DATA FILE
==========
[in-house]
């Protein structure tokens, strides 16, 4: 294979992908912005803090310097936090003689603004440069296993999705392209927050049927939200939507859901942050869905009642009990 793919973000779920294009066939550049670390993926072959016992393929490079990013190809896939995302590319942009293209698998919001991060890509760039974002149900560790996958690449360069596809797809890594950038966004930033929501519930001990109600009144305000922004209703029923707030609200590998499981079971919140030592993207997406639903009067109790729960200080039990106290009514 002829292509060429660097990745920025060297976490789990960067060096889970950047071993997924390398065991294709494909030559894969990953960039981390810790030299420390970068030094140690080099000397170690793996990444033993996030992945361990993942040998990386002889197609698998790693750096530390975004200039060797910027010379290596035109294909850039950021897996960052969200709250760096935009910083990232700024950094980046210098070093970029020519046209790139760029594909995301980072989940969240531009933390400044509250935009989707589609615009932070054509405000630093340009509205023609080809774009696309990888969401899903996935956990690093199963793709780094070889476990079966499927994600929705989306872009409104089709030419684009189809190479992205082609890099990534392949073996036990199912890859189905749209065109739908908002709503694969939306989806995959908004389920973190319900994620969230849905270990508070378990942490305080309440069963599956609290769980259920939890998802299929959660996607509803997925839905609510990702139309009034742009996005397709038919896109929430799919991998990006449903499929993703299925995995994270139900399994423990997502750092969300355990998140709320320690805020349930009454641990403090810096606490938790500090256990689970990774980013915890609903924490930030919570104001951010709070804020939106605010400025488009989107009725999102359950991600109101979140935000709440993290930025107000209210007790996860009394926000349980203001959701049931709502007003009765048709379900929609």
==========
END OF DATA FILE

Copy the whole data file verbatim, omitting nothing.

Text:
[in-house]
């Protein structure tokens, strides 16, 4: 294979992908912005803090310097936090003689603004440069296993999705392209927050049927939200939507859901942050869905009642009990 793919973000779920294009066939550049670390993926072959016992393929490079990013190809896939995302590319942009293209698998919001991060890509760039974002149900560790996958690449360069596809797809890594950038966004930033929501519930001990109600009144305000922004209703029923707030609200590998499981079971919140030592993207997406639903009067109790729960200080039990106290009514 002829292509060429660097990745920025060297976490789990960067060096889970950047071993997924390398065991294709494909030559894969990953960039981390810790030299420390970068030094140690080099000397170690793996990444033993996030992945361990993942040998990386002889197609698998790693750096530390975004200039060797910027010379290596035109294909850039950021897996960052969200709250760096935009910083990232700024950094980046210098070093970029020519046209790139760029594909995301980072989940969240531009933390400044509250935009989707589609615009932070054509405000630093340009509205023609080809774009696309990888969401899903996935956990690093199963793709780094070889476990079966499927994600929705989306872009409104089709030419684009189809190479992205082609890099990534392949073996036990199912890859189905749209065109739908908002709503694969939306989806995959908004389920973190319900994620969230849905270990508070378990942490305080309440069963599956609290769980259920939890998802299929959660996607509803997925839905609510990702139309009034742009996005397709038919896109929430799919991998990006449903499929993703299925995995994270139900399994423990997502750092969300355990998140709320320690805020349930009454641990403090810096606490938790500090256990689970990774980013915890609903924490930030919570104001951010709070804020939106605010400025488009989107009725999102359950991600109101979140935000709440993290930025107000209210007790996860009394926000349980203001959701049931709502007003009765048709379900929609």